Air conditioning system commissioning and startup is the process of inspecting a new air conditioning installation, and verifying that the new system is running properly and efficiently.

The inspecting technician will take a look at the ducting (if any), the wiring, and the conduit runs.

He’ll verify that the piping is the right size, and check on the pipe insulation and support. He’ll check how and where the unit was installed, he'll check the anchors and brackets, and he’ll verify that there’s good airflow around the unit.

He’ll check to make sure the fans run in the right direction, the supply voltages are correct, the safeties are properly adjusted, and the thermostat is working correctly.

After the technician has verified that the installation is satisfactory, the next step in the air conditioning system commissioning and startup procedure is to start the unit, finish charging it up if necessary, and then verify that it cools normally and efficiently.

If there is a charging chart on the unit, or charging information in the service literature, he’ll verify that the unit is charged to factory specifications.

If there is no factory charging information, he’ll charge to standard HVACR industry specifications.

He’ll write up an air conditioning system commissioning and startup report, and the owner should get a copy.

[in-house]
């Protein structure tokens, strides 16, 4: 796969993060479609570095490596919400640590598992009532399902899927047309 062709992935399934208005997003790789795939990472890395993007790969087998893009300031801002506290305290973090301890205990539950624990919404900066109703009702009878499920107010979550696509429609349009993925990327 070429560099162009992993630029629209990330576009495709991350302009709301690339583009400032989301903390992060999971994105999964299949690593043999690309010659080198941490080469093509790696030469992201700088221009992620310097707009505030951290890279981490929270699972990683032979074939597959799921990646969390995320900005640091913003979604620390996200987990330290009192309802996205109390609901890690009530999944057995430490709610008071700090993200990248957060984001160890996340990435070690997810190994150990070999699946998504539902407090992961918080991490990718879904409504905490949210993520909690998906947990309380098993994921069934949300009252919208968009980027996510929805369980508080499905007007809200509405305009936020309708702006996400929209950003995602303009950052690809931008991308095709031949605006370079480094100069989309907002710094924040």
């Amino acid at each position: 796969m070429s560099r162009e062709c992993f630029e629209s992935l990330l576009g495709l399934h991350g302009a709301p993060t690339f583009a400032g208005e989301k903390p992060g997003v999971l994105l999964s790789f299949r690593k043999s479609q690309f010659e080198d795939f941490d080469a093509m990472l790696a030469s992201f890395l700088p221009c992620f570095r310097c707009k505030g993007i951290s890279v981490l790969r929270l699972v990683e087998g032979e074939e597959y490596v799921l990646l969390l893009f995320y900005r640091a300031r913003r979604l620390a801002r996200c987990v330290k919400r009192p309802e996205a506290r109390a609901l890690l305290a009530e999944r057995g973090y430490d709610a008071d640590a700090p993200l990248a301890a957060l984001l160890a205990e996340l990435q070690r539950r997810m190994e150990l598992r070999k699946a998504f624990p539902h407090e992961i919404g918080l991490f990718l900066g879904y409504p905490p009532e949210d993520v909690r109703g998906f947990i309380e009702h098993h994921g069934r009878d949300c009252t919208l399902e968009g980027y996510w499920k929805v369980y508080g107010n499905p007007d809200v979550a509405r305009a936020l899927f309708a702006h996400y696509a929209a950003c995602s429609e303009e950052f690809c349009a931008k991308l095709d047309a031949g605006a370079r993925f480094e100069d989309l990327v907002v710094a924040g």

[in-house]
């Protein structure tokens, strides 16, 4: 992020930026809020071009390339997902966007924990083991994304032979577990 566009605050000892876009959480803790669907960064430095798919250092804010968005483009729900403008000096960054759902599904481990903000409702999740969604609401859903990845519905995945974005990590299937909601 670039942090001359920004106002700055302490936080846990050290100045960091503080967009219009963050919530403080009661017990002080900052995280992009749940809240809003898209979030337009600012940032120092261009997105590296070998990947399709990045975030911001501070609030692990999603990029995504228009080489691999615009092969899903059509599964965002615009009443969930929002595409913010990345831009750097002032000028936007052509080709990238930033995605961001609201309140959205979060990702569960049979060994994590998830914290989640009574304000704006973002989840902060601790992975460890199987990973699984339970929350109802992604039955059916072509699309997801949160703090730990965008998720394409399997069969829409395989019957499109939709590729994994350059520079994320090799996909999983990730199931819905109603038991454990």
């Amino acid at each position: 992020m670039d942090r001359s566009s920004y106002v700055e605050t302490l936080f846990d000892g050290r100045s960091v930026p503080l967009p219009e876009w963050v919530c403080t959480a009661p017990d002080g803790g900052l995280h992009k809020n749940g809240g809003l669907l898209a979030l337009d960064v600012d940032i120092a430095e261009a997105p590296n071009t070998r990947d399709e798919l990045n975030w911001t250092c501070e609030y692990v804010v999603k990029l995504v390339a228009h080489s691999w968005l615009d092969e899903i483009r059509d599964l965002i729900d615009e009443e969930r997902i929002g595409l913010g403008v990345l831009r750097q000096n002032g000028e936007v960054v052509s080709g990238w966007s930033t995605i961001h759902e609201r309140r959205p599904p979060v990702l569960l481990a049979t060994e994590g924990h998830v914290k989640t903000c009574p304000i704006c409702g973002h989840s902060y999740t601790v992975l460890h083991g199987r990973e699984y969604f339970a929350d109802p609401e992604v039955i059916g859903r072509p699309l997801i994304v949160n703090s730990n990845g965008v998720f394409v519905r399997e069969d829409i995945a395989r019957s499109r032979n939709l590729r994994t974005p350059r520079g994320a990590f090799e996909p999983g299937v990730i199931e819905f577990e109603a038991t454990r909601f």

The report should include the installation evaluation and the operating characteristics of the system:

• head pressure;

• suction pressure;

• subcooling;

• superheat;

• amp draws of compressor and fan motors;

• temperature rise through the condenser coil;

• temperature drop through the evaporator coil;

• wet bulb and dry bulb temperature readings of the evaporator return and supply air; and

• the cfm of airflow through the supply registers.

This information will be valuable to technicians who work on the unit in the future. It provides a baseline snapshot of how the unit ran when it was new and running normally, and it can help identify future cooling capacity problems more quickly.

Because such information saves technicians time when performing service, it saves both the contractor and the customer money.

Also, some contractors require that a qualified technician must perform an air conditioning system commissioning and startup inspection to qualify the unit for warranty.

Publication date:04/07/2008